hort.net Seasonal photo, (c) 2006 Christopher P. Lindsey, All Rights Reserved: do not copy
articles | gallery of plants | blog | tech blog | plant profiles | patents | mailing lists | top stories | links | shorturl service | tom clothier's archive0
Gallery of Plants
Tech Blog
Plant Profiles
Mailing Lists
    Search ALL lists
    Search help
    Subscription info
Top Stories
sHORTurl service
Tom Clothier's Archive
 Top Stories
New Trillium species discovered

Disease could hit Britain's trees hard

Ten of the best snowdrop cultivars

Plant protein database helps identify plant gene functions

Dendroclimatologists record history through trees

Potato beetle could be thwarted through gene manipulation

Hawaii expands coffee farm quarantine

Study explains flower petal loss

RSS story archive

Re: trees and other design elements

Those tract home developments just make me shudder every time I drive
through one...and makes me thank heaven I live in a small town where
almost every home is unique and special! Most are just simple, ordinary
homes built in the late 1800's/early 1900's...many with
additions/remodelings, but almsot all have an individual character and
charm! We have two little subdivisions at opposite ends of town and even
there, a concerted effort was made to individualize each home so that
you don't get row upon row of those cookie cutter homes.

Melody, IA (Z 5/4)

"The most beautiful thing we can experience is the mysterious."    
--Albert Einstein

 --- On Sat 01/31, james singer < jsinger@igc.org > wrote:
From: james singer [mailto: jsinger@igc.org]
To: gardenchat@hort.net
Date: Sat, 31 Jan 2004 15:01:52 -0500
Subject: Re: [CHAT] trees and other design elements

I think that's probably right, Kitty. Most people want their property
<br>to look just like every other piece of property on their street.
Some <br>kind of safety in numbers. There are probably 200 houses in the
<br>development I live in and only three or four of them are
"different." <br>And only two that have done away with the front
lawn.<br><br>Most of the landscapes we do at work [that's three or four
a week], are <br>cookie-cutter designs for cookie-cutter tract houses in
named, often <br>gated, developments. $5,000 worth of trees and shrubs,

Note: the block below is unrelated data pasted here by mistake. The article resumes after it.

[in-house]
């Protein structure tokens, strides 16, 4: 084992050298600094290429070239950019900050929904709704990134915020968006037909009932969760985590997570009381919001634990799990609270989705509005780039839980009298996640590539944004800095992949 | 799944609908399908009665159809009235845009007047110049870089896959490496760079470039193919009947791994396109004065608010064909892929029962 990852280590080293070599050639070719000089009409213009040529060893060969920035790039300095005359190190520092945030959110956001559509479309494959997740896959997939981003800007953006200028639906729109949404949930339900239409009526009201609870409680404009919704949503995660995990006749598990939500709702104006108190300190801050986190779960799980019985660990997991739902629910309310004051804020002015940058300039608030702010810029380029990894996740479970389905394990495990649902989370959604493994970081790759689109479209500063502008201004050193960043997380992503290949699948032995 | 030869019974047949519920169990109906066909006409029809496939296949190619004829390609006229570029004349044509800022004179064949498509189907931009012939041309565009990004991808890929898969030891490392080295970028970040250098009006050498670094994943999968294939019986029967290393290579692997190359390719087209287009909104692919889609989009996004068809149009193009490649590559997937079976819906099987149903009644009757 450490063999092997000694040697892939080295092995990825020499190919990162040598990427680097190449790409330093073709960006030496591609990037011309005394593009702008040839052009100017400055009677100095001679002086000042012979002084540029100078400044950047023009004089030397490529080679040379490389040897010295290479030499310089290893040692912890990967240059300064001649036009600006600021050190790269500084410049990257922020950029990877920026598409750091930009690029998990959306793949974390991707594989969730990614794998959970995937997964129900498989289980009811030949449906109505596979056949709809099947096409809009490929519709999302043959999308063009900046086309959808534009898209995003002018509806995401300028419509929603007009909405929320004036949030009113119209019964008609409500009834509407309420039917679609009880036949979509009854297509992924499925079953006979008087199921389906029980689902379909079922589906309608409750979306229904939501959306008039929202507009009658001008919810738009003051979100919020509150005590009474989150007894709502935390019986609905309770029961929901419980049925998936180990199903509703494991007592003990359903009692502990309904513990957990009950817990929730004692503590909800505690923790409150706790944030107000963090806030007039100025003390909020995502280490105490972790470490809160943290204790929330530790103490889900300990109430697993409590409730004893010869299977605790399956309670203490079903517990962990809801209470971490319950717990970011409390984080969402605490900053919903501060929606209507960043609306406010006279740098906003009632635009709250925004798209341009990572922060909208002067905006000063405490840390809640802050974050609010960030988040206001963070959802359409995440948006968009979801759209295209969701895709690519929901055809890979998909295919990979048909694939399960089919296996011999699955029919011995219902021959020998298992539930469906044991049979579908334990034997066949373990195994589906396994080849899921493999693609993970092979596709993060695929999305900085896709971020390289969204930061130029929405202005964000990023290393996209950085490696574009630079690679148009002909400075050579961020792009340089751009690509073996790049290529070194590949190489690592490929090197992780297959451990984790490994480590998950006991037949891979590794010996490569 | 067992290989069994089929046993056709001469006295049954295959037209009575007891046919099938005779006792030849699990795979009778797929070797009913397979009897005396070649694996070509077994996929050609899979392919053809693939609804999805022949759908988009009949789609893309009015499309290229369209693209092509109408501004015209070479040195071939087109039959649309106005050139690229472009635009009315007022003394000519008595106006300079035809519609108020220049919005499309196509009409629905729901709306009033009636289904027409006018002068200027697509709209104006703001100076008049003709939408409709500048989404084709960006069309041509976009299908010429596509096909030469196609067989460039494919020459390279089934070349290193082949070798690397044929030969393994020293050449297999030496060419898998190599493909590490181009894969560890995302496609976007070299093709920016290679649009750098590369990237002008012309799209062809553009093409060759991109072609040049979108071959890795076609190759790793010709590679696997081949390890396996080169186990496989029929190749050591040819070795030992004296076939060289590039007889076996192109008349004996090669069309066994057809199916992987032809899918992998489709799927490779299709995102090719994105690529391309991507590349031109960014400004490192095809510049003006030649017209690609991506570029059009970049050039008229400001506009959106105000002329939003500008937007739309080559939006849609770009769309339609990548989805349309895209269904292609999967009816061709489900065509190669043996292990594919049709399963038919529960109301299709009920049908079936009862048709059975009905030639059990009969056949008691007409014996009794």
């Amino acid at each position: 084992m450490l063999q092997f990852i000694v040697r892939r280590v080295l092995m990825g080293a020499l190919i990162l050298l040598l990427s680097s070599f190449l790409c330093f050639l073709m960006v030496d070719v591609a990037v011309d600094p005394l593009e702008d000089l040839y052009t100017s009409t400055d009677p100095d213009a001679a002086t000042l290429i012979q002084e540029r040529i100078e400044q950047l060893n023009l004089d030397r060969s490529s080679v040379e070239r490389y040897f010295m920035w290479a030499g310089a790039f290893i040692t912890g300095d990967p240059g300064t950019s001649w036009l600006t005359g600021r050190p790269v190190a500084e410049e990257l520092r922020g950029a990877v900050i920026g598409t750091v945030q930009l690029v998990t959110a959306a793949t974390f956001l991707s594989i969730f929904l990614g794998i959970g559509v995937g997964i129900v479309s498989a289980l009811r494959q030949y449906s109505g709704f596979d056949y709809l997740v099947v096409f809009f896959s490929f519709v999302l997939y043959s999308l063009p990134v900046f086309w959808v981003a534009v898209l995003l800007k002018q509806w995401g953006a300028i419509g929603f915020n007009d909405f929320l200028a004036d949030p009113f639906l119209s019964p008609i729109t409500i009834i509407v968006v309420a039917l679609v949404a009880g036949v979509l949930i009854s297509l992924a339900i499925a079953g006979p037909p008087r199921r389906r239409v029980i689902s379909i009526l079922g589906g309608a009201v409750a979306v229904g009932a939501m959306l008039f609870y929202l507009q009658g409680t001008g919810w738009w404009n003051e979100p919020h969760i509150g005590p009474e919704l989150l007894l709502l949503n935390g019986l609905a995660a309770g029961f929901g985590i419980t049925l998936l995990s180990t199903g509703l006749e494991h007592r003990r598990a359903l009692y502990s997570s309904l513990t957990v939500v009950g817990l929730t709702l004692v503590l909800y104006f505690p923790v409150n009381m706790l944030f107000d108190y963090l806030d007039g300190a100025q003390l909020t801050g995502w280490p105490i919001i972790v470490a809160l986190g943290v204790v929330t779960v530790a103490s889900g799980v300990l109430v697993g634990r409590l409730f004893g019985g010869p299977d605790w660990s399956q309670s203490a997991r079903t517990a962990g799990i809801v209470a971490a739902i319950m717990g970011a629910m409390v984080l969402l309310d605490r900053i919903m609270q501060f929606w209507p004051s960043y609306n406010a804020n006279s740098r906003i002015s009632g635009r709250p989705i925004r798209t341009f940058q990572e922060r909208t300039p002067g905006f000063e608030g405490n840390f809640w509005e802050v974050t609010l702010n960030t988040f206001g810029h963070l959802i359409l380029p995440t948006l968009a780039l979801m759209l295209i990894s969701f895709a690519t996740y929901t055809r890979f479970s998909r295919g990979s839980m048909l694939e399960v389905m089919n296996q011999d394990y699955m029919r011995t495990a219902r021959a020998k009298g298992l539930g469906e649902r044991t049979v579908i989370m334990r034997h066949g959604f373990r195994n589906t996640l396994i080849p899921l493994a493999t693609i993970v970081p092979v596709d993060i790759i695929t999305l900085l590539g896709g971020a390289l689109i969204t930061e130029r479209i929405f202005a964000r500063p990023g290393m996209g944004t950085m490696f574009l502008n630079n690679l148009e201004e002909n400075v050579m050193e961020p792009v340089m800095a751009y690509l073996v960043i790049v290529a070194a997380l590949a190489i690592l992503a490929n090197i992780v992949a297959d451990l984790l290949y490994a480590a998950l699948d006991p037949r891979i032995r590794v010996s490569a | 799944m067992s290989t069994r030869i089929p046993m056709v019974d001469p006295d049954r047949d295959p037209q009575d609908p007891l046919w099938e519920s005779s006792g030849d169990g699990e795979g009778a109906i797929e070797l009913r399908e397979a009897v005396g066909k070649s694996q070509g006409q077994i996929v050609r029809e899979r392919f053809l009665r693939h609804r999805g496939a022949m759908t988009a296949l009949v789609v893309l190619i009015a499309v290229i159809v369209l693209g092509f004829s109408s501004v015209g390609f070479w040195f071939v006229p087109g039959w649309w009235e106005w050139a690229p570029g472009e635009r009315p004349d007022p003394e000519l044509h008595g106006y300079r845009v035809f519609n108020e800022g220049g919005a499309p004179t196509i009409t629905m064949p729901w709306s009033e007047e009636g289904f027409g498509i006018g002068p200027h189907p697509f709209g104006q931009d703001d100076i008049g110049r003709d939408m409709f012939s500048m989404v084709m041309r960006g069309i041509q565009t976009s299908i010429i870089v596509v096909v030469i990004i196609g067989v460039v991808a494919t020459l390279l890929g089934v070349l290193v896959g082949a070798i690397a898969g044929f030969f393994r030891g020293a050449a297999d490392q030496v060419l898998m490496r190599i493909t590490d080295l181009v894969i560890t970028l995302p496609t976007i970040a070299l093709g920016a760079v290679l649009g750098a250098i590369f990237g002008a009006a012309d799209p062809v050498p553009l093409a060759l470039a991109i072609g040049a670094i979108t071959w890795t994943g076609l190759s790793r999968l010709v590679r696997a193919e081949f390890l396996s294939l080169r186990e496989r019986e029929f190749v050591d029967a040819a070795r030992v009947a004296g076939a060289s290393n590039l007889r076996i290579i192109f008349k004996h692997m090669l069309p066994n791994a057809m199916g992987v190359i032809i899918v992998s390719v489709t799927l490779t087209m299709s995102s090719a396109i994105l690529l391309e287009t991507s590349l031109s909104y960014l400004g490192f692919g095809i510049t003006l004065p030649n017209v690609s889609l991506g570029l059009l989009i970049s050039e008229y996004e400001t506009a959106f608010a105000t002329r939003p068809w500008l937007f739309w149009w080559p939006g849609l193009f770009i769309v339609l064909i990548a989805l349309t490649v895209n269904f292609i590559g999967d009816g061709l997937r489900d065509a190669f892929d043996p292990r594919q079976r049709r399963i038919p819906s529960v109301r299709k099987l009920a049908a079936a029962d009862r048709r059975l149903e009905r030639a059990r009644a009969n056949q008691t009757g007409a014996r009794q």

4,000 square <br>feet of lawn [usually St. Augustine "Floratam"], and a
$2,500 <br>irrigation system. Most of this stuff, which is selected and
approved <br>by the house buyer, is rolled into the mortgage loan. Most
builders pay <br>for the lawn and the irrigation outright, and grant the
house buyer an <br>"allowance" for the shrubs and trees, all of which
are included in the <br>sales price of the house. The only additional
cost the buyer may <br>encounter is any landscaping beyond what is
covered by their allowance.<br><br>I called where I live a development,
and it is, but it's an old one, <br>developed back before real estate
marketers hit upon the notion of <br>giving every group of 12 streets
some kind of development name--I <br>suppose because it sounds more
appealing to advertise "a Home in <br>Pelican Point" than "a house on
Darwin Street."<br><br>One other comment: Even among the moneyed
clients, there are very few <br>who have wanted gardens, except for rose
gardens, herb gardens, fruit <br>orchards, and the like. In five years,
we've had a total of one person <br>who wanted a cut-flower garden and
no more than five who wanted all <br>shrubs and trees [no lawn], four if
I can't count the guy whose only <br>lawn was a putting
green.<br><br><br><br><br>On Saturday, January 31, 2004, at 12:35 PM,
Kitty wrote:<br><br>> I think many people are influenced by the media as
to what their home <br>> should<br>> look like. Check the magazines.
You're *supposed* to h

ave a patio and<br>> landscaping. So they have it done even if using it
doesn't appeal to <br>> them.<br>> I believe landscapers often realize
that their clients just want the <br>> pretty<br>> picture with low
maintenance and that the broad expanse of sunlit lawn <br>> still<br>>
rates highly with their customers. So they give them what they want.
<br>> And,<br>> as has been mentioned, many people are afraid of doing
things out of <br>> the<br>> ordinary for fear of repercussions to
property value. Your area is<br>> relatively new and upscale and it
would seem to me that most buyers <br>> would<br>> not want to take big
chances.<br>><br>> Which makes me think of a recent community issue
here. As our city <br>> expands,<br>> new developments go up in every
direction. Occasionally this will <br>> include<br>> new apartment
complexes or retirement communities. One national chain <br>> built<br>>
a lovely complex of retirement apartments with the building' sided in
<br>> their<br>> trademark soft yellow w/white trim. The neighbors were
up in arms!<br>> meetings called! petitions to the city to force them to
change the <br>> color to<br>> blend with the neighborhood! How could
they side the complex in that <br>> gaudy<br>> brash color when
everything else - absolutely everything else - is <br>> boring<br>>
taupe?<br>><br>> Kitty<br>><br>><br>Island Jim<br>Southwest
hort.net -- join the hort.net fund drive!<br>


Join Excite! - http://www.excite.com
The most personalized portal on the Web!

Support hort.net -- join the hort.net fund drive!

Other Mailing lists | Author Index | Date Index | Subject Index | Thread Index

 © 1995-2017 Mallorn Computing, Inc.All Rights Reserved.
Our Privacy Statement